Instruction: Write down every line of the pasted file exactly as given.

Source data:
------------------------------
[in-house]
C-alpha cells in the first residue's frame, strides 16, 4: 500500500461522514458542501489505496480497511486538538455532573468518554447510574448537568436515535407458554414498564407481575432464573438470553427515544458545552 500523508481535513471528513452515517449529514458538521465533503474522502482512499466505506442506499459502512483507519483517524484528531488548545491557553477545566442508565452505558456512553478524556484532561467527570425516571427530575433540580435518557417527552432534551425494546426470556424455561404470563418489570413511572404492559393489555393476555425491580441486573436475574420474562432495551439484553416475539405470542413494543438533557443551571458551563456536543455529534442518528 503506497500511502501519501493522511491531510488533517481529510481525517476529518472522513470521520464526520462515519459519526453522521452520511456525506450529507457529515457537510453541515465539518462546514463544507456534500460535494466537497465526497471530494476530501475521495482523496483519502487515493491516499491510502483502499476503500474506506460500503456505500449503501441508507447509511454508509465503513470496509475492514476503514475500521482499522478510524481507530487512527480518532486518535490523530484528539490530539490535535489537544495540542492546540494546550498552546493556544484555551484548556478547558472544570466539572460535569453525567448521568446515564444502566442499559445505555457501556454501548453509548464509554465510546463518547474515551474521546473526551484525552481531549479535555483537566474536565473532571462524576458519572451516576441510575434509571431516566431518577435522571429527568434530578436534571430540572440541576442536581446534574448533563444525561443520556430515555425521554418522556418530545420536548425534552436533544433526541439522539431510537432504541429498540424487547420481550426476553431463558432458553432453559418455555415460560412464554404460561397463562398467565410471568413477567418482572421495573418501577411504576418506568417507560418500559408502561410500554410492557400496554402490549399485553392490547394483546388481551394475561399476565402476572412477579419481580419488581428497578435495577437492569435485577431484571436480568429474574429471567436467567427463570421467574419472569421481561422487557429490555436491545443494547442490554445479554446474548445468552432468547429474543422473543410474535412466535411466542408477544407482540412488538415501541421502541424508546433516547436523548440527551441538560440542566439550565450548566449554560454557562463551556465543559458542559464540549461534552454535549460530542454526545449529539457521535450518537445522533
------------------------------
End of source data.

[in-house]
C-alpha cells in the first residue's frame, strides 16, 4: 500500500461522514458542501489505496480497511486538538455532573468518554447510574448537568436515535407458554414498564407481575432464573438470553427515544458545552 500523508481535513471528513452515517449529514458538521465533503474522502482512499466505506442506499459502512483507519483517524484528531488548545491557553477545566442508565452505558456512553478524556484532561467527570425516571427530575433540580435518557417527552432534551425494546426470556424455561404470563418489570413511572404492559393489555393476555425491580441486573436475574420474562432495551439484553416475539405470542413494543438533557443551571458551563456536543455529534442518528 503506497500511502501519501493522511491531510488533517481529510481525517476529518472522513470521520464526520462515519459519526453522521452520511456525506450529507457529515457537510453541515465539518462546514463544507456534500460535494466537497465526497471530494476530501475521495482523496483519502487515493491516499491510502483502499476503500474506506460500503456505500449503501441508507447509511454508509465503513470496509475492514476503514475500521482499522478510524481507530487512527480518532486518535490523530484528539490530539490535535489537544495540542492546540494546550498552546493556544484555551484548556478547558472544570466539572460535569453525567448521568446515564444502566442499559445505555457501556454501548453509548464509554465510546463518547474515551474521546473526551484525552481531549479535555483537566474536565473532571462524576458519572451516576441510575434509571431516566431518577435522571429527568434530578436534571430540572440541576442536581446534574448533563444525561443520556430515555425521554418522556418530545420536548425534552436533544433526541439522539431510537432504541429498540424487547420481550426476553431463558432458553432453559418455555415460560412464554404460561397463562398467565410471568413477567418482572421495573418501577411504576418506568417507560418500559408502561410500554410492557400496554402490549399485553392490547394483546388481551394475561399476565402476572412477579419481580419488581428497578435495577437492569435485577431484571436480568429474574429471567436467567427463570421467574419472569421481561422487557429490555436491545443494547442490554445479554446474548445468552432468547429474543422473543410474535412466535411466542408477544407482540412488538415501541421502541424508546433516547436523548440527551441538560440542566439550565450548566449554560454557562463551556465543559458542559464540549461534552454535549460530542454526545449529539457521535450518537445522533